Meet Karrie Keyes, the woman who makes sure Pearl Jam sounds as good as possible whenever they play live. As one of the few (only?) female sound engineers working at this level, it’s definitely worth getting to know her. This is from NPR.
Lots of people have jobs where they make their boss look good. But for over two decades, Karrie Keyes has been making sure her bosses sound good. Keyes is a sound engineer, and her bosses just happen to be Pearl Jam.
“Half our fans, they know who I am because they see me come out on stage,” Keyes says. “The ‘microphone girl,’ because I’m checking the mics.”
Keyes (whose last name rhymes with “eyes”) is Pearl Jam’s monitor engineer, which means she doesn’t deal with the sound the audience hears. Rather, she mixes the sound the individual band members hear, through earbuds and speakers, while they’re playing live.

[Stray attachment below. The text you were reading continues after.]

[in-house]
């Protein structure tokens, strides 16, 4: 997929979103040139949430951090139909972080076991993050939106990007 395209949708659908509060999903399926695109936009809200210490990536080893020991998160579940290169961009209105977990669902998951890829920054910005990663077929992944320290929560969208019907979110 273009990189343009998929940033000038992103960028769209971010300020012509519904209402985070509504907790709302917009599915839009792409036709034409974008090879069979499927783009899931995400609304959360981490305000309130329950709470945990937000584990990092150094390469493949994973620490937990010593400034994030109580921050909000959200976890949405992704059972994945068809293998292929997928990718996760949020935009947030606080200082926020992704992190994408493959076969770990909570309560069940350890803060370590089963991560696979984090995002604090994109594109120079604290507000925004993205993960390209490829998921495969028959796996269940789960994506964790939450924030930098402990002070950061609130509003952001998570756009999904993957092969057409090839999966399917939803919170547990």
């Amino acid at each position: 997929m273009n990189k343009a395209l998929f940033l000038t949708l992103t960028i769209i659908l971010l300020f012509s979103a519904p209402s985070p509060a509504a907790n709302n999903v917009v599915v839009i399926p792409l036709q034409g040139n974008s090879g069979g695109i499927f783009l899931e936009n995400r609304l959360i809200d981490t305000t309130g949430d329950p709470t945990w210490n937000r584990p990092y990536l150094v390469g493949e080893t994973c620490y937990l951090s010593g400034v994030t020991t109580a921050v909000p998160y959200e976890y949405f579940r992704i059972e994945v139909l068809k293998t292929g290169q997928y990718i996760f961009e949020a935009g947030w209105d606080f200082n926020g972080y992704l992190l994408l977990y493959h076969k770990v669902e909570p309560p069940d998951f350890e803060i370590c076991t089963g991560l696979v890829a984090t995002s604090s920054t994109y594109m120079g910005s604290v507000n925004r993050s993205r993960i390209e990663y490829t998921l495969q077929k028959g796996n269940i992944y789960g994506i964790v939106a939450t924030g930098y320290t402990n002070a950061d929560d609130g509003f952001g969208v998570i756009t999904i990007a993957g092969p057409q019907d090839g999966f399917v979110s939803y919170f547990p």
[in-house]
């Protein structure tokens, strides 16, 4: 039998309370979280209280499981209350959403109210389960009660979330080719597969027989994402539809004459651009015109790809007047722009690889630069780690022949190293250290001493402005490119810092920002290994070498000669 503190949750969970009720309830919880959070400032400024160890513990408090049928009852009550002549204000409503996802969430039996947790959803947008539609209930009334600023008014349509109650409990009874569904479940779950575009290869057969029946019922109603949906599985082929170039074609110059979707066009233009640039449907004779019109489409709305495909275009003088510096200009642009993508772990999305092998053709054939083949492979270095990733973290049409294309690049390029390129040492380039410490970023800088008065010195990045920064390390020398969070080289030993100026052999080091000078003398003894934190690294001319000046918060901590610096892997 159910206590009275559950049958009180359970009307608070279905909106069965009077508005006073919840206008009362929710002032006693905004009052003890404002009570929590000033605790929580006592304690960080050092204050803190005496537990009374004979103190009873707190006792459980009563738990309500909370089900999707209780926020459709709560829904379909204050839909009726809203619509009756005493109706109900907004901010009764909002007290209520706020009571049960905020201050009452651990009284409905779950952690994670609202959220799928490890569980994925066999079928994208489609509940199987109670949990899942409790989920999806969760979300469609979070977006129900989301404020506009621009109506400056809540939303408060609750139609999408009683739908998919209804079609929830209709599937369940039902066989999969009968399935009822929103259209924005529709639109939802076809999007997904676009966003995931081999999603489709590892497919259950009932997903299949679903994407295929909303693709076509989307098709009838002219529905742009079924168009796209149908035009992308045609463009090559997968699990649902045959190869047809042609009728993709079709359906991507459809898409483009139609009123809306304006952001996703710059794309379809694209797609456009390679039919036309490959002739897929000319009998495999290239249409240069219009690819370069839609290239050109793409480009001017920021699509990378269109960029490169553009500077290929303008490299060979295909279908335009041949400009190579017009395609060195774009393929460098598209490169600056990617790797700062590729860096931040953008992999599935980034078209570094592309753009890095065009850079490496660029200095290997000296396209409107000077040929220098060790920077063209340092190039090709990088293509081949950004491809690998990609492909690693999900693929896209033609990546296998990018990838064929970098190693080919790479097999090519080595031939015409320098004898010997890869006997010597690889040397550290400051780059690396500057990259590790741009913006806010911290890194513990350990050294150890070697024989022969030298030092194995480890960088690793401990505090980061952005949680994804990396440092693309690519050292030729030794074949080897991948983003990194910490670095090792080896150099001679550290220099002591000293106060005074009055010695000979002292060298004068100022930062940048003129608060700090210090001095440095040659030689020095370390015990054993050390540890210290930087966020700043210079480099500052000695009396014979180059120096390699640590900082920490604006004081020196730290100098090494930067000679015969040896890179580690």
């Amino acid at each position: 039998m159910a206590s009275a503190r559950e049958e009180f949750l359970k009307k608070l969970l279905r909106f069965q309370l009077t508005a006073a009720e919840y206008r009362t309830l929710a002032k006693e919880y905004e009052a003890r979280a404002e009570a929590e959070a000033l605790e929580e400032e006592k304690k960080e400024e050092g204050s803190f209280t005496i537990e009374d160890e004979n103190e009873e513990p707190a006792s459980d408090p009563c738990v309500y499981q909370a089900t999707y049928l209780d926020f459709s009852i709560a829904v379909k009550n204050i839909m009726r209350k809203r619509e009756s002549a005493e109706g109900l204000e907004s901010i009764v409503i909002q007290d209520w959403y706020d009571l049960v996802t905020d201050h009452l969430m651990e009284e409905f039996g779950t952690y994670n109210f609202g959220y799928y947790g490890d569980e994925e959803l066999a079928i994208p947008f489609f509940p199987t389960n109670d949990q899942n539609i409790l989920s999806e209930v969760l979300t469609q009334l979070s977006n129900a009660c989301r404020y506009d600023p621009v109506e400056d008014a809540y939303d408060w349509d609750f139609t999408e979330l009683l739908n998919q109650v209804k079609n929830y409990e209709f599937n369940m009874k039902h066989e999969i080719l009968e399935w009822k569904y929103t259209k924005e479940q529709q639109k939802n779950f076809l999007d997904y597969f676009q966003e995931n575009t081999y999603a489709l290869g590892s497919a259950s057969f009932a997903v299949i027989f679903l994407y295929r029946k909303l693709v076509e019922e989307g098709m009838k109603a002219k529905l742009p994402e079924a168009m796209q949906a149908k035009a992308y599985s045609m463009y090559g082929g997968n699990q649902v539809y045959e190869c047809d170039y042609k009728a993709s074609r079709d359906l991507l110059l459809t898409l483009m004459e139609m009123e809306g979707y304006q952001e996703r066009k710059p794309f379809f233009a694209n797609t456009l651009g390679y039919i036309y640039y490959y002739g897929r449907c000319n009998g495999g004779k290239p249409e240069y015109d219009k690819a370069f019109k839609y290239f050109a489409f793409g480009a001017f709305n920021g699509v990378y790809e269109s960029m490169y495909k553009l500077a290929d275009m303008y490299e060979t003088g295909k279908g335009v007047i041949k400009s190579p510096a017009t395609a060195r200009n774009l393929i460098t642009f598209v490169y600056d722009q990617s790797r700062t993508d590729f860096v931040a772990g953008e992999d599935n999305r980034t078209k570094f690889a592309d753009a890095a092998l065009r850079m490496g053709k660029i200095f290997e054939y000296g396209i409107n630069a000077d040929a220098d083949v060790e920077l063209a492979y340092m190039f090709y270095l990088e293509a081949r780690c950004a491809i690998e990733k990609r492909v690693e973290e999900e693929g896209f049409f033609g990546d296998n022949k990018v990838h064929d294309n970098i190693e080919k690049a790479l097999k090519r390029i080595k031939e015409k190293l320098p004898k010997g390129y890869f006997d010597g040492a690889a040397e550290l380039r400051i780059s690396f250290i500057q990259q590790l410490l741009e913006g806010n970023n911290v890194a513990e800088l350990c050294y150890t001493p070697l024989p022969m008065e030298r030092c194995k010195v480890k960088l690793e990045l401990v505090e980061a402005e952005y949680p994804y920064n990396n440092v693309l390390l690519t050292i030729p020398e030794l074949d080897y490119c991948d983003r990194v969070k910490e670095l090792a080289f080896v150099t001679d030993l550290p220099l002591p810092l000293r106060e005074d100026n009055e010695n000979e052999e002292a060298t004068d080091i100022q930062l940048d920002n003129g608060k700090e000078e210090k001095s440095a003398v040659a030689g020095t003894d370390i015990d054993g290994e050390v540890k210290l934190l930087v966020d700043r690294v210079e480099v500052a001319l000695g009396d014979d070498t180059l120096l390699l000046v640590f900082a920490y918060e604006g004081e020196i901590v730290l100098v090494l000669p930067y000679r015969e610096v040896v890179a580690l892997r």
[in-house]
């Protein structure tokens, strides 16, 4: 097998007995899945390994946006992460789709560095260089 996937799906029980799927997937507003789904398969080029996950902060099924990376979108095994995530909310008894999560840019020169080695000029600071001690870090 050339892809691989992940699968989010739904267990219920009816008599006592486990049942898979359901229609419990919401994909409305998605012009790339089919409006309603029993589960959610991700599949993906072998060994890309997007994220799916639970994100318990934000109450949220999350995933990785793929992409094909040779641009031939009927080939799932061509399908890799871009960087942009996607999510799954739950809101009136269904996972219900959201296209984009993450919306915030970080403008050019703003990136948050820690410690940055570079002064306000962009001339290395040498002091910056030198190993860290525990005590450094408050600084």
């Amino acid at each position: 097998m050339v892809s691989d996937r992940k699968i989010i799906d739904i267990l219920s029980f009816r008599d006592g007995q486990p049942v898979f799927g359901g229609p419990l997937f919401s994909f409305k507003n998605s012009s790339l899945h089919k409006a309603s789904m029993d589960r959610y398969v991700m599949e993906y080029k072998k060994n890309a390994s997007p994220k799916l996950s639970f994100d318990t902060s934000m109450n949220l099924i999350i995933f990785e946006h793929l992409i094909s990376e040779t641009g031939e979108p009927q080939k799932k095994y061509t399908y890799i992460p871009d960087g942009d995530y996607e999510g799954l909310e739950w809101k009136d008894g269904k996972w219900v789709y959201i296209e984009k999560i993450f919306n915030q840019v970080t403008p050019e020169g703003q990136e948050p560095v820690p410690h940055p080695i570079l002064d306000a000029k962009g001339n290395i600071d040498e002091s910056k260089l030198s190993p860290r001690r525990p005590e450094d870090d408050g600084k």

“Sometimes it’s easy and everybody wants to hear the same thing,” she says. “And sometimes it’s really difficult, because none of them want to hear the same thing.”
From offstage, Keyes communicates with the band, especially lead singer Eddie Vedder, mostly using hand signals. The conditions for her work are unpredictable: Everything from weather and humidity to crowd size and sweat-drenched microphones can change what the musicians are getting in their ears. Over time, she’s redesigned her monitor system specifically to suit the band’s needs.
Keyes has been with Pearl Jam for 24 years. Hey career dates back to when, as a punk-loving teenager at a Black Flag show, she met a sound engineer who offered her a job.